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My dog has recently been diagnosed with colitis. She has had two quite serious bouts with it and some minor ones thrown in. She has seen two vets (both with excellent reputations) and the treatment suggested has been the same:
1. Short Term.....Treated with medication...can't remember the name but starts with M and is what most dogs seem to take for intestinal problems.

2. Long Term....diet changed to W/D with probotics mixed into morning meal

She is doing remarkably well, but I have a question about so many posts being highly critical of the Prescription Diets. My dog does beautifully on W/D. All my earlier dogs have been on one kind of Rx diet or another: T/D, K/D, H/D and I/D and all have done well.

I cannot imagine that good vets would prescribe a dog food that is inferior in quality and not healthy for dogs.

I would appreciate hearing posters' reasons for their objections to Rx diets and why they believe that the W/D is harmful to my dog.

Thanks.
 

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W/D as in Hill's Science Diet? That stuff is absolute garbage.

I cannot imagine that good vets would prescribe a dog food that is inferior in quality and not healthy for dogs.
They prescribe inferior and unhealthy foods because they are paid to do so by the companies that make the food. That's not just conjecture. It has been confirmed over and over by veterinarians both online and those I know personally.

I would appreciate hearing posters' reasons for their objections to Rx diets and why they believe that the W/D is harmful to my dog.
Aside from the prescription being a literal payoff for the vet? Let's take a look at the ingredients...

First three are filler.
Wheat and corn being the first two, very little nutritional value and both huge allergens and both contribute to Colitis and other GI diseases/disorders.

Third ingredient is powdered cellulose, which is plant fiber that not only has zero nutritional value, but is also entirely non-digestible.

Then finally some meat, chicken meal, which is still a potential allergen... but really the only good thing in this food.

All of the other ingredients are literally just filler and vitamins/additives.

Take into account that pet food ingredients labels are read the same as human foods. The first ingredient is what there is the most of in the food, then second, third, etc. So there is a very high quantity of filler and very little actual meat. So... this is a food supposedly meant to help GI issues, and is made up of almost entirely ingredients that cause GI issues...
 

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ive a dog with colitis and ive not put her on prescription food at all not that i could if i wanted to because of her food allergies and intolerances etc. instead i get some barley grains from bulk section of supermarket and i cook some in boiling water for 3 hours or until very soft drain the barley water into container and let cool down. The grains i keep in the drain and expose to sunlight for two days so once i used up the water (i give 50ml a day till gone then use the grains small spoonful) really helps Jessies colitis and its so cheap rememdy! really calms it down and firms up her poo and back to normal.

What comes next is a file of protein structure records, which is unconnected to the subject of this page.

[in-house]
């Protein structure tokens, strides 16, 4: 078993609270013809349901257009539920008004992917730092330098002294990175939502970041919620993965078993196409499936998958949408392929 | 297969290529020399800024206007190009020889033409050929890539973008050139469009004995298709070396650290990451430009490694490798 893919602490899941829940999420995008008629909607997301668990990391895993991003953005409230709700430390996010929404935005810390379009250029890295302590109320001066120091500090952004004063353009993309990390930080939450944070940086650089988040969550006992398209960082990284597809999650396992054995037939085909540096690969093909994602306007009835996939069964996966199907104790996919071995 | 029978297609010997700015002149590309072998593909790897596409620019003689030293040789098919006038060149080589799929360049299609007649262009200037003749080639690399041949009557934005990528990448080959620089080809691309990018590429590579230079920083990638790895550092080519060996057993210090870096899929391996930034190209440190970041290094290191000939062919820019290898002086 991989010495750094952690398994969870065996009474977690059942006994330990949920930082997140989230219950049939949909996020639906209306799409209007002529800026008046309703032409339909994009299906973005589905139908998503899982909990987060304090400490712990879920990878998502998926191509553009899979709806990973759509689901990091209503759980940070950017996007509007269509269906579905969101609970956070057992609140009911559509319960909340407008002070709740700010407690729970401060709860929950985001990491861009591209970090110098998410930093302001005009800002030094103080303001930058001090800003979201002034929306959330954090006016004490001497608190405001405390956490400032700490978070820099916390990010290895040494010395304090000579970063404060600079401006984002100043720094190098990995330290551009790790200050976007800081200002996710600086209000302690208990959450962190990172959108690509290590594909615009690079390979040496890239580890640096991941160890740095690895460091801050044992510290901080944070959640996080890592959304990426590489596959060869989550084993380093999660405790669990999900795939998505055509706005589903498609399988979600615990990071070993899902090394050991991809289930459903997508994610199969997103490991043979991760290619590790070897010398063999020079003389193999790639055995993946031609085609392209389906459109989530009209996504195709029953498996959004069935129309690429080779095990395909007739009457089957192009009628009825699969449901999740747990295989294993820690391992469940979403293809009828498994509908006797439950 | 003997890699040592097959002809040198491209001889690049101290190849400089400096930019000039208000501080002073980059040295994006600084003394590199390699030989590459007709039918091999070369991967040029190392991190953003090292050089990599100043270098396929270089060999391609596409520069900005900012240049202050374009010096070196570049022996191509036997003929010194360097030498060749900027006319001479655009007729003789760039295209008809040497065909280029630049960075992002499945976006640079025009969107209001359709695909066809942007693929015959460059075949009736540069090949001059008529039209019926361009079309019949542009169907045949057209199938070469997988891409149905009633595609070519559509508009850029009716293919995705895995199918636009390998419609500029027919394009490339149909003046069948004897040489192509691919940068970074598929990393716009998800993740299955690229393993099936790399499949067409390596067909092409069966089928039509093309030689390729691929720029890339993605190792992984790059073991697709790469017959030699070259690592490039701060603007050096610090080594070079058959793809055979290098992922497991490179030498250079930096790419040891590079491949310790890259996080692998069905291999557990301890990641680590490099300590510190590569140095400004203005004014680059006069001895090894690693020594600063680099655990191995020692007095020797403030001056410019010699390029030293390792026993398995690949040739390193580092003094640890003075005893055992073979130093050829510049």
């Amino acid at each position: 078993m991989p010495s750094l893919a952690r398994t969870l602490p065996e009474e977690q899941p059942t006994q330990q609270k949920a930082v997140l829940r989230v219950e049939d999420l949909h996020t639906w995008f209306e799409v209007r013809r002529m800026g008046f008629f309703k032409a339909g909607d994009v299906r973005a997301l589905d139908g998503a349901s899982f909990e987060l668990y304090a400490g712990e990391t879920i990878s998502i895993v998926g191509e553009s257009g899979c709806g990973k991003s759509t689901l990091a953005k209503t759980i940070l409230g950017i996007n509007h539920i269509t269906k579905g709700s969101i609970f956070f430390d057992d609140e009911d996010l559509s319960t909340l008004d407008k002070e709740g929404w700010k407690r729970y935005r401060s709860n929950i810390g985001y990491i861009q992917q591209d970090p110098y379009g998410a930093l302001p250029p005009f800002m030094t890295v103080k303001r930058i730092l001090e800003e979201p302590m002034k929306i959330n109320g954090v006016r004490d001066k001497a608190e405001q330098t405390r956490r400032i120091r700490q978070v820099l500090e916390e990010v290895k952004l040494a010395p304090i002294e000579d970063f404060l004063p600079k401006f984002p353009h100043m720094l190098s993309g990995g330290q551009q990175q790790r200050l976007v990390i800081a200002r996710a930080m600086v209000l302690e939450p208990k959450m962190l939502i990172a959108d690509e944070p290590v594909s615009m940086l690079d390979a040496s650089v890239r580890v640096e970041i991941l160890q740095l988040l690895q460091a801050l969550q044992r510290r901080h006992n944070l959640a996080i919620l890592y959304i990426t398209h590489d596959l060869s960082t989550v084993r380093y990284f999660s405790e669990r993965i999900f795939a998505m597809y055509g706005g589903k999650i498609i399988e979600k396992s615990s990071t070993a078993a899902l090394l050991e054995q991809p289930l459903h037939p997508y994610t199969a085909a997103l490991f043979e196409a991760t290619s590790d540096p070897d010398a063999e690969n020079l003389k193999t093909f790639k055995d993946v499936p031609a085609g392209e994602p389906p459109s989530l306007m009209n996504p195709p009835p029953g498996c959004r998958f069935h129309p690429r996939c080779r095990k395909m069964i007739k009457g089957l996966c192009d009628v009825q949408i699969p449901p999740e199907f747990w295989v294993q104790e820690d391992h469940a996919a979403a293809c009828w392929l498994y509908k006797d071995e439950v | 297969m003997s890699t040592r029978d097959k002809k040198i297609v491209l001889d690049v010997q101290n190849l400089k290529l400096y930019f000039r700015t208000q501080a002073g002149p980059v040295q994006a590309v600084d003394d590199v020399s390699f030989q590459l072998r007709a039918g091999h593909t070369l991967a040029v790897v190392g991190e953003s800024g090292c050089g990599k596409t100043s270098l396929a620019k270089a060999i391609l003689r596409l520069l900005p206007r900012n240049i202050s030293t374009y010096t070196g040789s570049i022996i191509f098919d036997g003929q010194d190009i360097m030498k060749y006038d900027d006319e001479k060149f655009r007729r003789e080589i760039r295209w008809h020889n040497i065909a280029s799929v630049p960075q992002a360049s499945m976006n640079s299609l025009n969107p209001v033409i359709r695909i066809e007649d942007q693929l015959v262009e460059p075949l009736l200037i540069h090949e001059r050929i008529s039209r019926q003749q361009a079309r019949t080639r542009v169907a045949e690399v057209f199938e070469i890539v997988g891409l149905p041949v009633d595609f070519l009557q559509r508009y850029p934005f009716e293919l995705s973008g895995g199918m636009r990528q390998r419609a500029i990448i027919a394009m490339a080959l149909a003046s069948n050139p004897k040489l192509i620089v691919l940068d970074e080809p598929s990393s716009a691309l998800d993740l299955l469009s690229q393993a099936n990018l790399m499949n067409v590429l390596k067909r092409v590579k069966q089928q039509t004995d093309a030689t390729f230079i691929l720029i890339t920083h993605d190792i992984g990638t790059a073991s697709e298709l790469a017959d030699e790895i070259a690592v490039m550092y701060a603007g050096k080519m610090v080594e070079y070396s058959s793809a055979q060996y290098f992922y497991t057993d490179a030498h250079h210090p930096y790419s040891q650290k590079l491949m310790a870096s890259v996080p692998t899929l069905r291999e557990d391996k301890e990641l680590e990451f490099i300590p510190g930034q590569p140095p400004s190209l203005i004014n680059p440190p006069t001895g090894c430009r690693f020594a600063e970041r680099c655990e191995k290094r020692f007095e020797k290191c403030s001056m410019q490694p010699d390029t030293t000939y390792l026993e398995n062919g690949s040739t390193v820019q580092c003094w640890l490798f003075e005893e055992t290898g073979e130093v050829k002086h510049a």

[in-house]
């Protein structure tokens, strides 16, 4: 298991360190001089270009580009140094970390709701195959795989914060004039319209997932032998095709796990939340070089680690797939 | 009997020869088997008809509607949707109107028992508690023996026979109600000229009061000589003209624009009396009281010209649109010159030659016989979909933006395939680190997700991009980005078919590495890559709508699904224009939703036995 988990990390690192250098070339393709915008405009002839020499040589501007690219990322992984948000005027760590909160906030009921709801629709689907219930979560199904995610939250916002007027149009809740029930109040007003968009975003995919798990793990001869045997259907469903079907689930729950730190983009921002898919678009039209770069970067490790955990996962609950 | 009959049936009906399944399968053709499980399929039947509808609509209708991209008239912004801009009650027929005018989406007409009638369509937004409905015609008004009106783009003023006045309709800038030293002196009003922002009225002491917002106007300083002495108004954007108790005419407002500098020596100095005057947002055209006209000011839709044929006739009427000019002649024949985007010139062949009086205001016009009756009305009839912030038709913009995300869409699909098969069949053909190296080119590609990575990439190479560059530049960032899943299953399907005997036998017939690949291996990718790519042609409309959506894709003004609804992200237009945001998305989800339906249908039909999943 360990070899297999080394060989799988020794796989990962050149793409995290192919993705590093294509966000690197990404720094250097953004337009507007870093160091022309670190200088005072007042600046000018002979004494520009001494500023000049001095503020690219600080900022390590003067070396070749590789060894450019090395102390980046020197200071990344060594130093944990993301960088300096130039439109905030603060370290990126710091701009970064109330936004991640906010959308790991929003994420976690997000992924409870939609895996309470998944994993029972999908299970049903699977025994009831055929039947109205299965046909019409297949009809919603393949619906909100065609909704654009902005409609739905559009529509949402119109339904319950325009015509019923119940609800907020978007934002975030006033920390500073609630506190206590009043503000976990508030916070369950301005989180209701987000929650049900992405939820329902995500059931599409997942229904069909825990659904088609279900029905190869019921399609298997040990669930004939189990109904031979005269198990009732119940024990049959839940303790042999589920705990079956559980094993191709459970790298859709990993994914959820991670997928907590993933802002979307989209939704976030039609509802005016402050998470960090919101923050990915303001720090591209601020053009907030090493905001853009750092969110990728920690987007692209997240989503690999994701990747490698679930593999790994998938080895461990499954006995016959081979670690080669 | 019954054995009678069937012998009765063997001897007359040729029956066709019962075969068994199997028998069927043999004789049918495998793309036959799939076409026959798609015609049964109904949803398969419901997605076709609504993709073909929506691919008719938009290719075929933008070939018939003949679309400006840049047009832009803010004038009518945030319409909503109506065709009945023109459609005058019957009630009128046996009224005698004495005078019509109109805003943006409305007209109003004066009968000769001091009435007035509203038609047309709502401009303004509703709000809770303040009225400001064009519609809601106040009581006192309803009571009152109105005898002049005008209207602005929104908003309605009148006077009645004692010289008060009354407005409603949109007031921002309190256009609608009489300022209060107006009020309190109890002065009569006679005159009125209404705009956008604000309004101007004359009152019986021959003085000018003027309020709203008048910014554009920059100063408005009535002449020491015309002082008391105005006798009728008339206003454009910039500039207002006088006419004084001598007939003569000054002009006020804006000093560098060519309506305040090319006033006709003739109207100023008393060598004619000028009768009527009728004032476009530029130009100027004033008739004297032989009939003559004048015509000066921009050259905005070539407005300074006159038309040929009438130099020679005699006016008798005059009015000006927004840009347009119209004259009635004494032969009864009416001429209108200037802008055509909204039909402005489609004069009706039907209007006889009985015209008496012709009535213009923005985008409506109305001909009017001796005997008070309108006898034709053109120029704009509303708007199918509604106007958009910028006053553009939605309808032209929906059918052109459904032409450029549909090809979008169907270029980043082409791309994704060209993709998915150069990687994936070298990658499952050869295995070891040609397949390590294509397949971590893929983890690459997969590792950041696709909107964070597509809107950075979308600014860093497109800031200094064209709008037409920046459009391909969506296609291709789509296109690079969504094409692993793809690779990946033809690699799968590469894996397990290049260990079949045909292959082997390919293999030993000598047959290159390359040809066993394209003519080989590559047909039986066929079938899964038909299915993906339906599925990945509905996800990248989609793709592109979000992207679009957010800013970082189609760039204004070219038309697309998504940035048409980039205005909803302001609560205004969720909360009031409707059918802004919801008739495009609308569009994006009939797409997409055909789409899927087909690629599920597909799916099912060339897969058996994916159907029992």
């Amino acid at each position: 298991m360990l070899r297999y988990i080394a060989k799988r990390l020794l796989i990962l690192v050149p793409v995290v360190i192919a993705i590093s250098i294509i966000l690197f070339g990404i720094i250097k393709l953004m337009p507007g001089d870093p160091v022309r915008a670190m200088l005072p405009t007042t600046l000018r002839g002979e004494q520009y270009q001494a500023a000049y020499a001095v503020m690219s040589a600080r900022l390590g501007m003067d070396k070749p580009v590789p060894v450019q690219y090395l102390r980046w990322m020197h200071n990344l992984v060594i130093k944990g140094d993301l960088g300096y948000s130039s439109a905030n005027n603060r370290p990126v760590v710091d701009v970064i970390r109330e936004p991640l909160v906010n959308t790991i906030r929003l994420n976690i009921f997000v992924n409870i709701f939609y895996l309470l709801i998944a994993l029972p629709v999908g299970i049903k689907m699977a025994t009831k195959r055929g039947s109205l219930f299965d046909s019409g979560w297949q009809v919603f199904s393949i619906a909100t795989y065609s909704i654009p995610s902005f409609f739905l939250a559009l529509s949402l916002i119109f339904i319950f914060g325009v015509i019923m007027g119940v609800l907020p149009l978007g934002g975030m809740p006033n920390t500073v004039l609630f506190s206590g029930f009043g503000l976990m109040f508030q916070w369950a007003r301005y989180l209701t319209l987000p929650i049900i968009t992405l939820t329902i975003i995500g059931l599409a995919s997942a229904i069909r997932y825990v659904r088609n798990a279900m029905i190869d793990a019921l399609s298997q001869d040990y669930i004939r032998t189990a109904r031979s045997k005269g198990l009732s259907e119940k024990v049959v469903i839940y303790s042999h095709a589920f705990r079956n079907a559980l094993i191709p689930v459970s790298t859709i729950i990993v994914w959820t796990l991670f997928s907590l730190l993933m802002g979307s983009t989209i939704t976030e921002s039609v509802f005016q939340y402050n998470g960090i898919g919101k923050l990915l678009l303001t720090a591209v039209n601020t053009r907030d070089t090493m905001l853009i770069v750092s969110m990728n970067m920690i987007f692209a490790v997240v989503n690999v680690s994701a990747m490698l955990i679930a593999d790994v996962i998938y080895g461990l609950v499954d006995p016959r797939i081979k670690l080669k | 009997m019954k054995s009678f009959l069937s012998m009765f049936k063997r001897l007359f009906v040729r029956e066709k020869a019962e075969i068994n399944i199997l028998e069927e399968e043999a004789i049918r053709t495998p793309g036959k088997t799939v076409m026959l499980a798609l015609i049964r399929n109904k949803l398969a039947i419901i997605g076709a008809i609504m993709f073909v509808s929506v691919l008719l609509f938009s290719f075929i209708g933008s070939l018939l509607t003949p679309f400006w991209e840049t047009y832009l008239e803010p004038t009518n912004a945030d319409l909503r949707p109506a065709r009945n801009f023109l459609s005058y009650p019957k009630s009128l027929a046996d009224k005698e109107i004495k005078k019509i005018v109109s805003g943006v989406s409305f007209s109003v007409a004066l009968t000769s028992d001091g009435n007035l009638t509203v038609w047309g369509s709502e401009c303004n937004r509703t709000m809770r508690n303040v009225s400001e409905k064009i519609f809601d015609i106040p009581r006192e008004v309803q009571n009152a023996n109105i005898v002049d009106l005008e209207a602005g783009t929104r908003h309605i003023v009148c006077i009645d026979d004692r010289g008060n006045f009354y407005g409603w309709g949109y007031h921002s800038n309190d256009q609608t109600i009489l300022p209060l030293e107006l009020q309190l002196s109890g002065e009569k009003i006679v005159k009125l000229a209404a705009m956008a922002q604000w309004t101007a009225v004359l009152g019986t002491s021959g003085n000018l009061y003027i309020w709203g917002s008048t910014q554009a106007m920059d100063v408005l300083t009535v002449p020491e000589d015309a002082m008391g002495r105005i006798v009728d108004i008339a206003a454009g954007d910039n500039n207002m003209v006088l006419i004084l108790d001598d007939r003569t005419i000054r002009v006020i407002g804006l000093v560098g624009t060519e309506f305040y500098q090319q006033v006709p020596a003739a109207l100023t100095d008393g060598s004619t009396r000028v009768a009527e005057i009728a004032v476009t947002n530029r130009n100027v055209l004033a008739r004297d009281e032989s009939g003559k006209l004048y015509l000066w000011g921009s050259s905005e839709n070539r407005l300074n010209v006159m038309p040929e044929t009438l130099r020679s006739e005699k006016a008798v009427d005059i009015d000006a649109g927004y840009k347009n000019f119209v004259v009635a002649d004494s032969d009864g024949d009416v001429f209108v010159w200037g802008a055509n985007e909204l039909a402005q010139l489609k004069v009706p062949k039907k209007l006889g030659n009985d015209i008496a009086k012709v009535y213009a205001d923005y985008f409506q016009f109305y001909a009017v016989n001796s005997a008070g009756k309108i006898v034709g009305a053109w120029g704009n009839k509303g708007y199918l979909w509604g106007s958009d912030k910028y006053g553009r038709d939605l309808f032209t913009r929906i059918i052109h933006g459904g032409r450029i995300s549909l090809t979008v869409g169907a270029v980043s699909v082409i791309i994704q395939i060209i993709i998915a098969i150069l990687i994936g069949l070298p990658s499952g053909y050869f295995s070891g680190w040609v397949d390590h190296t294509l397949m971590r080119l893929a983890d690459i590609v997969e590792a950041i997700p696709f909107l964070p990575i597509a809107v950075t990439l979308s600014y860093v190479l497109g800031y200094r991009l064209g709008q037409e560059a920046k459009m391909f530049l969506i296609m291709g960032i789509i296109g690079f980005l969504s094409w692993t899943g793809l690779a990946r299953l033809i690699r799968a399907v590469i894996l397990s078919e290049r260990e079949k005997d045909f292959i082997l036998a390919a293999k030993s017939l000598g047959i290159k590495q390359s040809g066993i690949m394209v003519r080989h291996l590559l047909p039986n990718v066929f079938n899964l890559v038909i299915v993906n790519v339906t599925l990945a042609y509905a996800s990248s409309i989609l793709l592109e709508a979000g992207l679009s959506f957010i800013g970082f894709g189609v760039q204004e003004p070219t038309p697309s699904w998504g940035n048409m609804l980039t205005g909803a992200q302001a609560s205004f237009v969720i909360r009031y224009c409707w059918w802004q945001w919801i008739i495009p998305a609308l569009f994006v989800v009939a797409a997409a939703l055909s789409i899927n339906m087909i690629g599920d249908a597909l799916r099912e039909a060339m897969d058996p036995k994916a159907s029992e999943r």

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you just need low fat healthy dry food or low fat raw food if you were to go down that avenue. Jessie the dog who has colitis (avater) is on novel protein low fat raw food. With occasional barley water/grains when get flare up.
 

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WEll, I for one love W/D… feed it to all my dogs, and treat many of my clients (particularly the ones with colitis and diabetes) with it with excellent success. Many nutritionists (including those NOT hired or paid by food companies) recommend high fiber diets (always include M/D along with similar diets from other companies) for these diseases because they work. I do NOT work for any food companies and I like any diet for a dog that is well balanced and supplies them with the nutrition they need… I get no kickbacks or anything of the sort… home made diets are great if they work, too… but I like what works best, and in my hands, W/D is one of the most effective diets there are. Not sure I like it for cats except for a few specific circumstances, but in dogs it can be a life saver. Not for every dog of course (though I have found it makes a great diet for my disease-free dogs). Every one is a food expert, but few I find really know what they are talking about. As a vet I do NOT consider myself a food expert by a long shot, but I do have a lot of experience with many different diets, and though my ideas about what works best does change from time to time, I like when I get good results and have had many canine patients do very well on this or that diet… so those are diets I recommend.